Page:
Cry to Heaven

Cry to Heaven

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In a sweeping saga of music and vengeance, the acclaimed author of The Vampire Chronicles draws readers into eighteenth-century Italy, bringing to life the decadence beneath the shimmering surface of Venice, the wild frivolity of Naples, and the magnetic terror of its shadow, Vesuvius. This is the story of the castrati, the exquisite and otherworldly sopranos whose graceful bodies and glorious voices win the adulation of royal courts and grand opera houses throughout Europe. These men are revered as idols—and, at the same time, scorned for all they are not.
 
Praise for Anne Rice and Cry to Heaven
 
“Daring and imaginative . . . [Anne] Rice seems like nothing less than a magician: It is a pure and uncanny talent that can give a voice to monsters and angels both.”
The New York Times Book Review


“To read Anne Rice is to become giddy as if spinnning through the mind of time.”
San Francisco Chronicle

“If you surrender and go with her . . . you have surrendered to enchantment, as in a voluptuous dream.”
The Boston Globe


“Rice is eerily good at making the impossible seem self-evident.”—*Time*

From the Trade Paperback edition.

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Amazon.com Review

The acclaimed author of Servant of the Bones makes real for us the exquisite and otherworldly society of the eighteenth-century castrati, the delicate and alluring male sopranos whose graceful bodies and glorious voices brought them the adulation of the royal courts and grand opera houses of Europe, men who lived as idols, concealing their pain as they were adored as angels, yet shunned as half men.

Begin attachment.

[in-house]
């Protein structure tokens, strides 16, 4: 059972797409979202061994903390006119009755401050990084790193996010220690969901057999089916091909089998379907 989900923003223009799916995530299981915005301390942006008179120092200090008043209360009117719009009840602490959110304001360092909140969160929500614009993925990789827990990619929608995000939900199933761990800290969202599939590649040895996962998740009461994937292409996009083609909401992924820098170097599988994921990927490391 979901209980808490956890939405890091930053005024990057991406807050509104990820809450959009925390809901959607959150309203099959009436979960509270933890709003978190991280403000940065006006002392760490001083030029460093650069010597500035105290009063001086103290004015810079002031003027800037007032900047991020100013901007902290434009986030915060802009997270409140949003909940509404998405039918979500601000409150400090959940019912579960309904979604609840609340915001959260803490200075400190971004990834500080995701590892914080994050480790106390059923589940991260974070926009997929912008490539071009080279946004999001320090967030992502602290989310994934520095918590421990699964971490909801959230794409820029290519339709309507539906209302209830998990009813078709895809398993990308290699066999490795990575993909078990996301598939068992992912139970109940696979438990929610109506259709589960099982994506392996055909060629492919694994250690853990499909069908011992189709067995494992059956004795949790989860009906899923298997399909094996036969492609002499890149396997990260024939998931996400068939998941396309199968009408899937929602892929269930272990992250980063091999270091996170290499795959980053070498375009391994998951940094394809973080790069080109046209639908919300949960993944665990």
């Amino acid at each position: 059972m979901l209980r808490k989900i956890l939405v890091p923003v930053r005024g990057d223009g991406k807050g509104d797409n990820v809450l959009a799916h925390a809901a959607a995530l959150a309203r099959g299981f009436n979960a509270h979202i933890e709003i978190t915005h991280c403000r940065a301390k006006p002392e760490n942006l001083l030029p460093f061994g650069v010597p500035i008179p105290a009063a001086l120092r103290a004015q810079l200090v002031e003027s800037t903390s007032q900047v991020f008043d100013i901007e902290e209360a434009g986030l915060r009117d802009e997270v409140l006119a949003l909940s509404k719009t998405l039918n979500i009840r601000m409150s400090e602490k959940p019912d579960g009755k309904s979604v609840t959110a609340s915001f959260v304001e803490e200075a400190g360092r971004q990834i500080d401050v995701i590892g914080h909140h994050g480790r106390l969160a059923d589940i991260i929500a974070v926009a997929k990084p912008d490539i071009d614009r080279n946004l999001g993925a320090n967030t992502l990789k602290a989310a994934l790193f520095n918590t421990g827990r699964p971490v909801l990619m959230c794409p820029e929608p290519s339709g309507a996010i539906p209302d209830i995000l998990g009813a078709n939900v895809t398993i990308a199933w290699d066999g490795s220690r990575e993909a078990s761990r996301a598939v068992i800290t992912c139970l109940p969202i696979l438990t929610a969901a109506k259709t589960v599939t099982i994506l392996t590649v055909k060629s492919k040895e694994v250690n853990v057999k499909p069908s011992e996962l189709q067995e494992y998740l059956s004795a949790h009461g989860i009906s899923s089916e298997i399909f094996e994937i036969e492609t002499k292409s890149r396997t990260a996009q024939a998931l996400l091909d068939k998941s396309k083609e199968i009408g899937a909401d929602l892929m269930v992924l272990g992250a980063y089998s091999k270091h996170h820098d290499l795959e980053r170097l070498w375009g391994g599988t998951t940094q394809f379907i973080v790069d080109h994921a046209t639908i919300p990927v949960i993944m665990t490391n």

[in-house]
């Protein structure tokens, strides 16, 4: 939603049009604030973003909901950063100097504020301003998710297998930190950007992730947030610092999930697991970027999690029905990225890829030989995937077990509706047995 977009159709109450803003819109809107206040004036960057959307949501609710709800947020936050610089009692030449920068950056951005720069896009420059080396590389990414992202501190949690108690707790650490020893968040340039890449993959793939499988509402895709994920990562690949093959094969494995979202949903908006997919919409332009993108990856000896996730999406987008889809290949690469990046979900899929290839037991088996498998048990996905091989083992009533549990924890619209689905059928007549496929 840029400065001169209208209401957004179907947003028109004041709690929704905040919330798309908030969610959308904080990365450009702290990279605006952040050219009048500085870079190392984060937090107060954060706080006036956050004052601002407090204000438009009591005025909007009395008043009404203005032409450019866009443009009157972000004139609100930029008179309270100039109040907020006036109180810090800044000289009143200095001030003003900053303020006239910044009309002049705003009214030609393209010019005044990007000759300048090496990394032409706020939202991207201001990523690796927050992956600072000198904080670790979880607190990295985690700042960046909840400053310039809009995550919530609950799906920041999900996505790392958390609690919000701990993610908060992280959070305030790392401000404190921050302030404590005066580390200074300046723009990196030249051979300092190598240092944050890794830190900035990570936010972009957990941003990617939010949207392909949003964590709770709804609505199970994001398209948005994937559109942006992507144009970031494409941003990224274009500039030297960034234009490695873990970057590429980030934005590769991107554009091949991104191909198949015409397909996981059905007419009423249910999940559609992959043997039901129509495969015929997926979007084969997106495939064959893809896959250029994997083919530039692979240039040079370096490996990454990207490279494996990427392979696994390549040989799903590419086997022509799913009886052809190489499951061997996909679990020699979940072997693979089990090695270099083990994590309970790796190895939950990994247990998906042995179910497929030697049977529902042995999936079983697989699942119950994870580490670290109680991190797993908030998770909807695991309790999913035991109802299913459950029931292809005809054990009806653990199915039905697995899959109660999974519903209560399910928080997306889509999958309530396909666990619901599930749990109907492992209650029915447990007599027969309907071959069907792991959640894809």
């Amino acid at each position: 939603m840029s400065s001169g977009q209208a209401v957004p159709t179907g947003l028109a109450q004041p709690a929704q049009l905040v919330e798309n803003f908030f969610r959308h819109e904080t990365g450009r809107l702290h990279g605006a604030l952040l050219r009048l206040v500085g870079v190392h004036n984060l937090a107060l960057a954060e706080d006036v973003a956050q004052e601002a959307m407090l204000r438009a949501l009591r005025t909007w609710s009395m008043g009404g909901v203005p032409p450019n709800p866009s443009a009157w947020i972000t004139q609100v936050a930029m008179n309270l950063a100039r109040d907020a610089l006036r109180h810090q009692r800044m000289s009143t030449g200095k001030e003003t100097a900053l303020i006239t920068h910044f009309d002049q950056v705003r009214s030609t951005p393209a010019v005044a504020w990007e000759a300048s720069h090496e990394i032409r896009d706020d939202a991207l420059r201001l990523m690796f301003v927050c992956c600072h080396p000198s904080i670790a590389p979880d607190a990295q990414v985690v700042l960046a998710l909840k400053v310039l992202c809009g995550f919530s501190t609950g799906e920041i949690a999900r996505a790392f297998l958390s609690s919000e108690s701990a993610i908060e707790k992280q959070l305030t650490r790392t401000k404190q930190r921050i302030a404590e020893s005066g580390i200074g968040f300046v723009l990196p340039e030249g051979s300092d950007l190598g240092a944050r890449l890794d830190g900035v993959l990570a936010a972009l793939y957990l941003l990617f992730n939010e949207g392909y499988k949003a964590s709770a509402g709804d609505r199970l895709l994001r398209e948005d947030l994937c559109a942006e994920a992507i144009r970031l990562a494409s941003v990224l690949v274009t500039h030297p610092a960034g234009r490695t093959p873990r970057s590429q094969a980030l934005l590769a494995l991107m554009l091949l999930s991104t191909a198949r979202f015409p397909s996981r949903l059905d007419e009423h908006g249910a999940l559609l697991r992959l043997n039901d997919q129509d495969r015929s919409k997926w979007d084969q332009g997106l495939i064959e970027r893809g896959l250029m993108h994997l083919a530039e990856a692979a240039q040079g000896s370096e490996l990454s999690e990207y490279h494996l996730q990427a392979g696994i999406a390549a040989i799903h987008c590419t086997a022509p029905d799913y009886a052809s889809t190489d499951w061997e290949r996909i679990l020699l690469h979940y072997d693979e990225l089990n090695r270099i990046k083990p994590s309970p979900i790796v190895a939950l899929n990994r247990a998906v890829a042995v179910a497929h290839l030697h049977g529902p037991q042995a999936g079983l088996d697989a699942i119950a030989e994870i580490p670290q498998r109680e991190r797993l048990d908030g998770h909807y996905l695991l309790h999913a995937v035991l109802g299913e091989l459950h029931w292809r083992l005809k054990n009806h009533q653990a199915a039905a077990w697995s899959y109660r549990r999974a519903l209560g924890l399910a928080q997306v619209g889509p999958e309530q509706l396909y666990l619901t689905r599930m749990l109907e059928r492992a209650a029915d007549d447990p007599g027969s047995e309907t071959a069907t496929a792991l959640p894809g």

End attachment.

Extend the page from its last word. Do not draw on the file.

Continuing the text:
Review

Praise for Anne Rice and Cry to Heaven
 
“Daring and imaginative . . . [Anne] Rice seems like nothing less than a magician: It is a pure and uncanny talent that can give a voice to monsters and angels both.”
The New York Times Book Review


“To read Anne Rice is to become giddy as if spinnning through the mind of time.”
San Francisco Chronicle

“If you surrender and go with her . . . you have surrendered to enchantment, as in a voluptuous dream.”
The Boston Globe


“Rice is eerily good at making the impossible seem self-evident.”—*Time*

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